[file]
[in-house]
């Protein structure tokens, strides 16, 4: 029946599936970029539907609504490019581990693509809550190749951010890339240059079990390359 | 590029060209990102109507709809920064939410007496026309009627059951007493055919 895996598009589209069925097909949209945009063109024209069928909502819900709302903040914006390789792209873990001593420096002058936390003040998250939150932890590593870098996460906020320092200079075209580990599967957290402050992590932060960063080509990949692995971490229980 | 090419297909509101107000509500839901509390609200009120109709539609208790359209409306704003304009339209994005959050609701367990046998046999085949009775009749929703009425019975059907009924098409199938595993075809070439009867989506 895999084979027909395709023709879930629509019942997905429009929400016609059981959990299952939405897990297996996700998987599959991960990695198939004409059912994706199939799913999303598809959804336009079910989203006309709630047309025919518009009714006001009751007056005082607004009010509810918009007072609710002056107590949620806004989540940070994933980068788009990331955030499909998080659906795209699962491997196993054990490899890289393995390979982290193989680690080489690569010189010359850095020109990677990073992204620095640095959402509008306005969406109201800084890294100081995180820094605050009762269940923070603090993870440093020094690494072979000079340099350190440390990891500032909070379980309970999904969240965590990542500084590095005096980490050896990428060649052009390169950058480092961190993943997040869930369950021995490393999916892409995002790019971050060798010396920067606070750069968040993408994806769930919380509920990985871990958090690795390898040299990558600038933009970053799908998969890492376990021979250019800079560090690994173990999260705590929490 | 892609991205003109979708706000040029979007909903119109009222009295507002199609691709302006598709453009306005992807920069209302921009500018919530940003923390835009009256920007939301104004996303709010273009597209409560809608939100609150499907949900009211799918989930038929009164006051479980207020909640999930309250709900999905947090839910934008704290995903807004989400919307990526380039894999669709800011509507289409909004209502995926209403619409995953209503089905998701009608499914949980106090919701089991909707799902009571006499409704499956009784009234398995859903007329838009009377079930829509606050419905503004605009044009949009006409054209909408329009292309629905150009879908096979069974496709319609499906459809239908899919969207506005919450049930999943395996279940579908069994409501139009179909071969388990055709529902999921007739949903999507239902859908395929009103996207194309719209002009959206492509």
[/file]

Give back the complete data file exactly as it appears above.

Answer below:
[in-house]
């Protein structure tokens, strides 16, 4: 029946599936970029539907609504490019581990693509809550190749951010890339240059079990390359 | 590029060209990102109507709809920064939410007496026309009627059951007493055919 895996598009589209069925097909949209945009063109024209069928909502819900709302903040914006390789792209873990001593420096002058936390003040998250939150932890590593870098996460906020320092200079075209580990599967957290402050992590932060960063080509990949692995971490229980 | 090419297909509101107000509500839901509390609200009120109709539609208790359209409306704003304009339209994005959050609701367990046998046999085949009775009749929703009425019975059907009924098409199938595993075809070439009867989506 895999084979027909395709023709879930629509019942997905429009929400016609059981959990299952939405897990297996996700998987599959991960990695198939004409059912994706199939799913999303598809959804336009079910989203006309709630047309025919518009009714006001009751007056005082607004009010509810918009007072609710002056107590949620806004989540940070994933980068788009990331955030499909998080659906795209699962491997196993054990490899890289393995390979982290193989680690080489690569010189010359850095020109990677990073992204620095640095959402509008306005969406109201800084890294100081995180820094605050009762269940923070603090993870440093020094690494072979000079340099350190440390990891500032909070379980309970999904969240965590990542500084590095005096980490050896990428060649052009390169950058480092961190993943997040869930369950021995490393999916892409995002790019971050060798010396920067606070750069968040993408994806769930919380509920990985871990958090690795390898040299990558600038933009970053799908998969890492376990021979250019800079560090690994173990999260705590929490 | 892609991205003109979708706000040029979007909903119109009222009295507002199609691709302006598709453009306005992807920069209302921009500018919530940003923390835009009256920007939301104004996303709010273009597209409560809608939100609150499907949900009211799918989930038929009164006051479980207020909640999930309250709900999905947090839910934008704290995903807004989400919307990526380039894999669709800011509507289409909004209502995926209403619409995953209503089905998701009608499914949980106090919701089991909707799902009571006499409704499956009784009234398995859903007329838009009377079930829509606050419905503004605009044009949009006409054209909408329009292309629905150009879908096979069974496709319609499906459809239908899919969207506005919450049930999943395996279940579908069994409501139009179909071969388990055709529902999921007739949903999507239902859908395929009103996207194309719209002009959206492509």